Minds and Machines

, Volume 12, Issue 3, pp 423–434

Does Classicism Explain Universality?

  • Steven Phillips

DOI: 10.1023/A:1016160512967

Cite this article as:
Phillips, S. Minds and Machines (2002) 12: 423. doi:10.1023/A:1016160512967


One of the hallmarks of human cognition is the capacity to generalize over arbitrary constituents. Recently, Marcus (1998, 1998a, b; Cognition 66, p. 153; Cognitive Psychology 37, p. 243) argued that this capacity, called “universal generalization” (universality), is not supported by Connectionist models. Instead, universality is best explained by Classical symbol systems, with Connectionism as its implementation. Here it is argued that universality is also a problem for Classicism in that the syntax-sensitive rules that are supposed to provide causal explanations of mental processes are either too strict, precluding possible generalizations; or too lax, providing no information as to the appropriate alternative. Consequently, universality is not explained by a Classical theory.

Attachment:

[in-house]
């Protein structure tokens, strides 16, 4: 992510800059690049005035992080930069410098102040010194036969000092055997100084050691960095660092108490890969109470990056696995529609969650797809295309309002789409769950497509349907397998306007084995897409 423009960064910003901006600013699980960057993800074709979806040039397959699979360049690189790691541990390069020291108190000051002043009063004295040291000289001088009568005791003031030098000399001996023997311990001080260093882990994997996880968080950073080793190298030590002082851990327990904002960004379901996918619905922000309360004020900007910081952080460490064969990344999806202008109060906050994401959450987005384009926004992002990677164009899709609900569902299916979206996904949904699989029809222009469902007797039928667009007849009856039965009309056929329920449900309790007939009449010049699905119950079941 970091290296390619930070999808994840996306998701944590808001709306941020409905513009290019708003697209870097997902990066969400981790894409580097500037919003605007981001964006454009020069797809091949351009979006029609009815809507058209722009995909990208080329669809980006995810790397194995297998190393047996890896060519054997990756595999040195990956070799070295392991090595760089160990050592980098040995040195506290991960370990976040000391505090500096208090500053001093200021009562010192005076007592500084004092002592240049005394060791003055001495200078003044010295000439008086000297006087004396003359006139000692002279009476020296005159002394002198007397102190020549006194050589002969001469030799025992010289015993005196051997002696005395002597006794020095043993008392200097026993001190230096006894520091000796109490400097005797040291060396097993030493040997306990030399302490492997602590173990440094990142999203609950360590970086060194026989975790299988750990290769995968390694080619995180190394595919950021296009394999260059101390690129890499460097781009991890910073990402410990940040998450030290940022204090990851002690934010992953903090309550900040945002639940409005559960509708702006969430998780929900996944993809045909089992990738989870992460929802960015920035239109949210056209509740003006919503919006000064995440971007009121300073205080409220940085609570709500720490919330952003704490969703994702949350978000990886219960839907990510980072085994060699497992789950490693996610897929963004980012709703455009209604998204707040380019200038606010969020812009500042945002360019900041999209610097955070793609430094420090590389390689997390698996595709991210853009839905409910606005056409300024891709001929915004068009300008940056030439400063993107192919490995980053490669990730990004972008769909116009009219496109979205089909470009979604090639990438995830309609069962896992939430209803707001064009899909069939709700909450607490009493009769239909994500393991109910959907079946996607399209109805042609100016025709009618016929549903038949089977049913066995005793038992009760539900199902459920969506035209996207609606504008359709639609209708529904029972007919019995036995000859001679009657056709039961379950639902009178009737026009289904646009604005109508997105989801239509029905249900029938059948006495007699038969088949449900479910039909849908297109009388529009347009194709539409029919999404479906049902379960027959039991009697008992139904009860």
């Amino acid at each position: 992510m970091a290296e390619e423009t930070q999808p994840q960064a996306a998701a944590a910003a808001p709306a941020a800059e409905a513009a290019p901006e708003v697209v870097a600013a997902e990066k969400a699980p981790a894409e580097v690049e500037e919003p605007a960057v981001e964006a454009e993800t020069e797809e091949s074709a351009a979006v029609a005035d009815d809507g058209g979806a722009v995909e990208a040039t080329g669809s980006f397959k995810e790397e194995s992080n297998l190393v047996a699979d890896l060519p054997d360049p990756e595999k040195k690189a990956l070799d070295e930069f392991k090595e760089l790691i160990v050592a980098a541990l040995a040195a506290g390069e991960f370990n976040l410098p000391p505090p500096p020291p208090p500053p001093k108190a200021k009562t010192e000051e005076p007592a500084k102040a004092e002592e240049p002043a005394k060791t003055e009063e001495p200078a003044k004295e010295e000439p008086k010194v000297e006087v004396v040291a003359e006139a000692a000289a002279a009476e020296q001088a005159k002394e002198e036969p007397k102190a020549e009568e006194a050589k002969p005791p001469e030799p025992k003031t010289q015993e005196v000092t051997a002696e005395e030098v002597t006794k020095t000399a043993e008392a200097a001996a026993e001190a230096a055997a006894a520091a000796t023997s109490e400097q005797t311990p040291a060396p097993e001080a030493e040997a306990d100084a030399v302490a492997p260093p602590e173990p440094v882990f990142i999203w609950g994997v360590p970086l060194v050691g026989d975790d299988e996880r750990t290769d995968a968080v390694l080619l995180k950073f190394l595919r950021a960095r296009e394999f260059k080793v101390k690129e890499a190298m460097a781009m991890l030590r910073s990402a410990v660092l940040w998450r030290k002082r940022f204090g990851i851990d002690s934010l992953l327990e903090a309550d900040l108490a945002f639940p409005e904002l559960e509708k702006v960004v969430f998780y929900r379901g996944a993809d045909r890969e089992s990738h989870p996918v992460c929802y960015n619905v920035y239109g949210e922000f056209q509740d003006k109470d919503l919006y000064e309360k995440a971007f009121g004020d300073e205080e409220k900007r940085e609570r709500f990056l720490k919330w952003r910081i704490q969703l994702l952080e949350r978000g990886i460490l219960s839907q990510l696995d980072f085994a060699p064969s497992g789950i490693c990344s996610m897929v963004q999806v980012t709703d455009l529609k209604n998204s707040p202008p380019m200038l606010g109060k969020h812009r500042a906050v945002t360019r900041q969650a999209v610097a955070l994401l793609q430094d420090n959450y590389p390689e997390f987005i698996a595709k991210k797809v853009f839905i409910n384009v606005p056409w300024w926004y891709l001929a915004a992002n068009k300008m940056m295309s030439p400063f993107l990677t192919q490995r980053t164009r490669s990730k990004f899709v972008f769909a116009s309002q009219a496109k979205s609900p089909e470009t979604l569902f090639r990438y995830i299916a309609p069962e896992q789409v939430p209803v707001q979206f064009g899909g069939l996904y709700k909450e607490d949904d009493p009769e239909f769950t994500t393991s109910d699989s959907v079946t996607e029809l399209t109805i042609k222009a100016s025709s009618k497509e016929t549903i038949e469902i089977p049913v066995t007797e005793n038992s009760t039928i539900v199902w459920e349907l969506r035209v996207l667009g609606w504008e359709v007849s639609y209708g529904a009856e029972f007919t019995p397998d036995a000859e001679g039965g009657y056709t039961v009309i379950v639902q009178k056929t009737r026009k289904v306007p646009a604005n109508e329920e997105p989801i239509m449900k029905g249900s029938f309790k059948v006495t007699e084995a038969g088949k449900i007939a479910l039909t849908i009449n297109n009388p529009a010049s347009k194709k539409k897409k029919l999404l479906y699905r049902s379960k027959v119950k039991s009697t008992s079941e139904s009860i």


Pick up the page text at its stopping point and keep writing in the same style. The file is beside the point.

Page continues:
Associativism Classicism Connectionism isomorphism structural consistency systematicity universality 

Copyright information

© Kluwer Academic Publishers 2002

Authors and Affiliations

  • Steven Phillips
    • 1
  1. 1.Cognitive and Behavioral Sciences Group, Neuroscience Research InstituteAISTTsukuba, IbarakiJapan

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